What would you choose: serving on the city council for $6,400 or working as a consultant for a major architectural firm? This is the decision that faces George McGoldrick, a councilmember in Meriden, Connecticut.
The Board of Ethics advised McGoldrick he “could pursue the work, but would need to abstain from related City Council votes and refrain from appearing on the firm’s behalf before any city agencies, boards, or commissions.”
The problem lies in the description of his new job description. As a consulting architect he would be required to act as a liaison to public officials in Meriden. This conflict may prompt him to resign from the council.
But resigning may not solve the problem: the city ethics code prohibits former public employees and officials who are compensated for their work from appearing “for compensation before any City board or agency by which he was formerly employed, or which he provided service to, or was a member of, at any time within a period of one year after termination of his service with the City.”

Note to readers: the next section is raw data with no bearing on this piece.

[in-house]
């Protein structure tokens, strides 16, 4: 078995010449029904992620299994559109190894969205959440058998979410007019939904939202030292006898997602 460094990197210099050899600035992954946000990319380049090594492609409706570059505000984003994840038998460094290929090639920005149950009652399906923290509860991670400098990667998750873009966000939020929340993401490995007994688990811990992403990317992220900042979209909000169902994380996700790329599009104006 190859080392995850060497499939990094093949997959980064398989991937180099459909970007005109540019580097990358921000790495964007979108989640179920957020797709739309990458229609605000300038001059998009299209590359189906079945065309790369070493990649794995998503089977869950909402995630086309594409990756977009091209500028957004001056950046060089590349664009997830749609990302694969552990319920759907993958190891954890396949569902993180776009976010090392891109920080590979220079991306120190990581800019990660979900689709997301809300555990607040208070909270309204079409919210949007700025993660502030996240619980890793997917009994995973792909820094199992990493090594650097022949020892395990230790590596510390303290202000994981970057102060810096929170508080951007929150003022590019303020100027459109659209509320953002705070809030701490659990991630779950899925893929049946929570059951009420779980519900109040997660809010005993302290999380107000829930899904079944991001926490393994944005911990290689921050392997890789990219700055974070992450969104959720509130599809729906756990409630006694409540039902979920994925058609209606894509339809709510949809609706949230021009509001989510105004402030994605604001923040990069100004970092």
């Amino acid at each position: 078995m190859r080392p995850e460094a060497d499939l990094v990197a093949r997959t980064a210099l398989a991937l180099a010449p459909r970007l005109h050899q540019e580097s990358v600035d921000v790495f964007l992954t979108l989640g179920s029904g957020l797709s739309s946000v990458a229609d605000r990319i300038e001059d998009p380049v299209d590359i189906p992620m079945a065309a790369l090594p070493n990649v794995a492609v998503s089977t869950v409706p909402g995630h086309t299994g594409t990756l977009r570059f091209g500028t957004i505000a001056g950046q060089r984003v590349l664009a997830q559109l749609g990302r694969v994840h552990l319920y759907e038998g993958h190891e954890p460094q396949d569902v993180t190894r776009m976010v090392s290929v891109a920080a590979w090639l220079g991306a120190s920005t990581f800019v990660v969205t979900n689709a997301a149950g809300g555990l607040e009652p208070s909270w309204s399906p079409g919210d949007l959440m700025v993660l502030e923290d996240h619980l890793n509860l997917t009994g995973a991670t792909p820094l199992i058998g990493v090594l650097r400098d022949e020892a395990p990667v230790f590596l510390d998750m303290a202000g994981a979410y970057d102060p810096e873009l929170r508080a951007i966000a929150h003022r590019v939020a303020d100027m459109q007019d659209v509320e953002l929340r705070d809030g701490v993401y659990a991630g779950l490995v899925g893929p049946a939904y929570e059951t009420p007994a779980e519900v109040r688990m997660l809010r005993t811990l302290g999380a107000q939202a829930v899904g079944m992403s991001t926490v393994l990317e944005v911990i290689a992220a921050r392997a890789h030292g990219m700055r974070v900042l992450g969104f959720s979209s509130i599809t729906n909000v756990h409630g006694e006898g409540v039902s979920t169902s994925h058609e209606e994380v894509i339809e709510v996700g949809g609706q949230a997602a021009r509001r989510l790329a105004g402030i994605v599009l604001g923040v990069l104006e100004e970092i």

McGoldrick has yet to make a decision, but one of his council colleagues offered this perspective. “If this was me, and a choice between paying my mortgage, my insurance and my livelihood meant that I might not be able to serve on the City Council because of those things, I would have to make sure my mortgage, my wife, my home was taken care of.”
Have you faced this dilemma? Do you know anyone who has had to choose between public service and a job in the private sector? What should McGoldrick do?